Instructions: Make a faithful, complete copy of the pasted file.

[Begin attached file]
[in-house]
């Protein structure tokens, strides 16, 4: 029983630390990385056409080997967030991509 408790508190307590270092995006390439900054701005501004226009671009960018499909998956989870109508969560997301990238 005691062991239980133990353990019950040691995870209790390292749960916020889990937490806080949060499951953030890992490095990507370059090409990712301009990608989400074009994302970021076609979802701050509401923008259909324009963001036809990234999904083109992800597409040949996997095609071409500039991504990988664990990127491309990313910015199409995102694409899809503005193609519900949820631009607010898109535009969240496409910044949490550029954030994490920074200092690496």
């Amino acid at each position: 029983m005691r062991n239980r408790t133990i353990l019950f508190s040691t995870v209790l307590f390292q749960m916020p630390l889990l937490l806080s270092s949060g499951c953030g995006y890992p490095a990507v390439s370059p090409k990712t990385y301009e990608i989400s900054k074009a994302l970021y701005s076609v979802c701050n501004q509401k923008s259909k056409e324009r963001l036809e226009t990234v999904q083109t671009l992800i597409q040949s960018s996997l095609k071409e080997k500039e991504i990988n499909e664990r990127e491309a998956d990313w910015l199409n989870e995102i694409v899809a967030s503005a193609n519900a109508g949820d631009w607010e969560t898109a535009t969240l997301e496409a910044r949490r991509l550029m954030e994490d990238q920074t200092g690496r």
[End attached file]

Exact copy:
[in-house]
């Protein structure tokens, strides 16, 4: 029983630390990385056409080997967030991509 408790508190307590270092995006390439900054701005501004226009671009960018499909998956989870109508969560997301990238 005691062991239980133990353990019950040691995870209790390292749960916020889990937490806080949060499951953030890992490095990507370059090409990712301009990608989400074009994302970021076609979802701050509401923008259909324009963001036809990234999904083109992800597409040949996997095609071409500039991504990988664990990127491309990313910015199409995102694409899809503005193609519900949820631009607010898109535009969240496409910044949490550029954030994490920074200092690496």
């Amino acid at each position: 029983m005691r062991n239980r408790t133990i353990l019950f508190s040691t995870v209790l307590f390292q749960m916020p630390l889990l937490l806080s270092s949060g499951c953030g995006y890992p490095a990507v390439s370059p090409k990712t990385y301009e990608i989400s900054k074009a994302l970021y701005s076609v979802c701050n501004q509401k923008s259909k056409e324009r963001l036809e226009t990234v999904q083109t671009l992800i597409q040949s960018s996997l095609k071409e080997k500039e991504i990988n499909e664990r990127e491309a998956d990313w910015l199409n989870e995102i694409v899809a967030s503005a193609n519900a109508g949820d631009w607010e969560t898109a535009t969240l997301e496409a910044r949490r991509l550029m954030e994490d990238q920074t200092g690496r």